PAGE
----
Research Faculty

Christopher Brown, Ph.D.

Adjunct Assistant Professor of Pharmacology

VUMC 9435-A MRB4 Langford 2213 Garland Ave, Nashville, TN, 37232

Research Description

The goal of our laboratory is to understand the molecular mechanisms governing cardiac development and remodeling. The early linear heart tube is connected to a symmetrical system of aortic arch arteries. This primitive structure is remodeled into the mature cardiovascular system with separate high and low pressure circulation connected to the heart through a single aortic arch and pulmonary trunk. This remodeling is mediated by a population of migratory cells known as the cardiac neural crest. These cells directly contribute to the aortic arch arteries by differentiating into smooth muscle cells. Additional roles of the cardiac neural crest in determining which primitive arteries contribute to the mature vessels are less clearly understood.

Using the mouse as a model system we are examining the role of a class of signaling proteins known as semaphorins in neural crest mediated cardiovascular remodeling. Semaphorins were initially characterized as neural pathfinding molecules. Intriguingly, targeted ablation of Semaphorin 3C (Sema3C) results in cardiovascular malformations and not neural pathfinding defects. Sema3C homozygous null embryos exhibit interruption of the aorta and a condition called persistent truncus arteriosus in which the aorta and pulmonary artery fail to fully separate. We hypothesize that the cardiac defects observed are secondary to defects in the cardiac neural crest. Preliminary experiments indicate that neural crest migration, while perturbed, is not grossly deficient in Sema3C null animals. This suggests that the neural crest defect is not in migration but in differentiation, proliferation, or survival. We are currently assessing these aspects in the Sema3C null embryos.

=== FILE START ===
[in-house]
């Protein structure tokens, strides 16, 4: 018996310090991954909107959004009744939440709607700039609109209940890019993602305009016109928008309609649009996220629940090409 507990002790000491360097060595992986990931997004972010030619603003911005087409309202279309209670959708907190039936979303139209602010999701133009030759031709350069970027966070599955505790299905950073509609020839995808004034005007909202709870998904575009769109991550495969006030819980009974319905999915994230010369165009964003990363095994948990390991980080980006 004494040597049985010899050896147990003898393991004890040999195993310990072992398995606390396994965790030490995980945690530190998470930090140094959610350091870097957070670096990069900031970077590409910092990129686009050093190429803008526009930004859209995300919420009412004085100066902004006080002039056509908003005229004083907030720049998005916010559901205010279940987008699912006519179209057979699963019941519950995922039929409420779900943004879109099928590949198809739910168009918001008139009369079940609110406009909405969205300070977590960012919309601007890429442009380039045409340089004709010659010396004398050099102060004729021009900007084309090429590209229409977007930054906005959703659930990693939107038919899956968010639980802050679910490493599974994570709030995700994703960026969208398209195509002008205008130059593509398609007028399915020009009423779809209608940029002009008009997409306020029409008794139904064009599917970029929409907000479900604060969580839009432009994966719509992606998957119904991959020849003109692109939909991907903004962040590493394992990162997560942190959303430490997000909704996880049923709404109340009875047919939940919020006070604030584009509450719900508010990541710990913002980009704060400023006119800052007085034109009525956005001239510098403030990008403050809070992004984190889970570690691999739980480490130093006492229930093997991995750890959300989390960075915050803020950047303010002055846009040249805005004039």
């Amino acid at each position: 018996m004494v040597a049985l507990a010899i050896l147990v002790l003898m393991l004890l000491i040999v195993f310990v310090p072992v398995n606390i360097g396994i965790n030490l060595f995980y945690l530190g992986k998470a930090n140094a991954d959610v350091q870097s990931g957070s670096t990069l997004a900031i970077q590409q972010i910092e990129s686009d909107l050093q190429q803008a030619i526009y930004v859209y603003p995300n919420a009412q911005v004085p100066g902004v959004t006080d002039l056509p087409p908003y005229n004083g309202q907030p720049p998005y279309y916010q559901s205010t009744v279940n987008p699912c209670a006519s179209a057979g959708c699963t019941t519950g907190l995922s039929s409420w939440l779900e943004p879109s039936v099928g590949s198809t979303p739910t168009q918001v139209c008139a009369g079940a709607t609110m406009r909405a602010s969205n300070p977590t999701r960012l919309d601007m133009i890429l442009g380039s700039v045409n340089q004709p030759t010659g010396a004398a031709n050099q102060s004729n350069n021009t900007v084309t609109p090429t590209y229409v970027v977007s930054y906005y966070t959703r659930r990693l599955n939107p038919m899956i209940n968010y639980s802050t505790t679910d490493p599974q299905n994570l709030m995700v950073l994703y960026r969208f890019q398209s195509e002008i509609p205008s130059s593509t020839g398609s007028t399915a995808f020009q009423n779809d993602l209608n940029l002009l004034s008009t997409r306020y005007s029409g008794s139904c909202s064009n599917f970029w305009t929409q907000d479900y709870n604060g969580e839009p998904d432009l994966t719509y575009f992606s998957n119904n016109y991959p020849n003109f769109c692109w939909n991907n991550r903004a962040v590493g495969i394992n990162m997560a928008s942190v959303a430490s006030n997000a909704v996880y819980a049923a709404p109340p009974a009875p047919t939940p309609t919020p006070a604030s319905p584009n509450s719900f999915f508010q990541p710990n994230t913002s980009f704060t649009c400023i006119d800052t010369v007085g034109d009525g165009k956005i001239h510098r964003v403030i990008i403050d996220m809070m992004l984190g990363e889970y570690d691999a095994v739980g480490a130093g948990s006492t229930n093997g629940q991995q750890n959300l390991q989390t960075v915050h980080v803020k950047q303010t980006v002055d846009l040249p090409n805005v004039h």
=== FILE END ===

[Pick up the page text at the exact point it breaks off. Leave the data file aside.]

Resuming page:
Semaphorins signal through receptor complexes composed of two classes of transmembrane proteins called Neuropilins and Plexins. We have identified PlexinA2 as a putative co-receptor for Sema3C in cardiac neural crest cells. In order to demonstrate a requirement for PlexinA2 in the neural crest, we are taking advantage of dominant negative receptor expression to assess the role of Plexin signaling in neural crest cells. These experiments will allow us to determine the global requirement for functional plexin signaling in the cardiac neural crest. We are also generating conditional alleles of Sema3C and PlexinA2 to determine the tissue specific requirements for each gene.

Our long term goal is to better understand the complex role of neural crest cells in cardiac development and disease. The importance of these experiments is underscored by the observation that cardiovascular developmental defects are among the most prevalent developmental defects seen in children, occurring at rates as high as 1 in 100 births.
. . .

Selected Publications